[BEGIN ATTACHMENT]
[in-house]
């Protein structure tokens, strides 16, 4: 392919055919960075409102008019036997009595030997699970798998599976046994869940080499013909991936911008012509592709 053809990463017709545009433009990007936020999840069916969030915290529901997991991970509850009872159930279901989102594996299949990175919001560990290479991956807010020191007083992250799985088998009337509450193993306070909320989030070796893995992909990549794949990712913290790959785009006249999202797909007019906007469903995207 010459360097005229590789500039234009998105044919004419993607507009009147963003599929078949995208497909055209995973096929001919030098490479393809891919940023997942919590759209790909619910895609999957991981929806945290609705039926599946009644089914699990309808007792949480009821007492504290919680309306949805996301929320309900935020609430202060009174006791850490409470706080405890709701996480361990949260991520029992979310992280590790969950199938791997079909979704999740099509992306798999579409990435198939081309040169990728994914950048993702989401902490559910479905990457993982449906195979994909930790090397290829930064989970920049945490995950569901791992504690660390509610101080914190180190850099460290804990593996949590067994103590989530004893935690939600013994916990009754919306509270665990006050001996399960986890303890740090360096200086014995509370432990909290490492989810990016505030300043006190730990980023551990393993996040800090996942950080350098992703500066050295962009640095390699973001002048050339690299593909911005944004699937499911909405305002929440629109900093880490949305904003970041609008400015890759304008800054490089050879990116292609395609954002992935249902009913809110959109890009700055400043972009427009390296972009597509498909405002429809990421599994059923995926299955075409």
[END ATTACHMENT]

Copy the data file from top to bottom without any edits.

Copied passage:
[in-house]
């Protein structure tokens, strides 16, 4: 392919055919960075409102008019036997009595030997699970798998599976046994869940080499013909991936911008012509592709 053809990463017709545009433009990007936020999840069916969030915290529901997991991970509850009872159930279901989102594996299949990175919001560990290479991956807010020191007083992250799985088998009337509450193993306070909320989030070796893995992909990549794949990712913290790959785009006249999202797909007019906007469903995207 010459360097005229590789500039234009998105044919004419993607507009009147963003599929078949995208497909055209995973096929001919030098490479393809891919940023997942919590759209790909619910895609999957991981929806945290609705039926599946009644089914699990309808007792949480009821007492504290919680309306949805996301929320309900935020609430202060009174006791850490409470706080405890709701996480361990949260991520029992979310992280590790969950199938791997079909979704999740099509992306798999579409990435198939081309040169990728994914950048993702989401902490559910479905990457993982449906195979994909930790090397290829930064989970920049945490995950569901791992504690660390509610101080914190180190850099460290804990593996949590067994103590989530004893935690939600013994916990009754919306509270665990006050001996399960986890303890740090360096200086014995509370432990909290490492989810990016505030300043006190730990980023551990393993996040800090996942950080350098992703500066050295962009640095390699973001002048050339690299593909911005944004699937499911909405305002929440629109900093880490949305904003970041609008400015890759304008800054490089050879990116292609395609954002992935249902009913809110959109890009700055400043972009427009390296972009597509498909405002429809990421599994059923995926299955075409």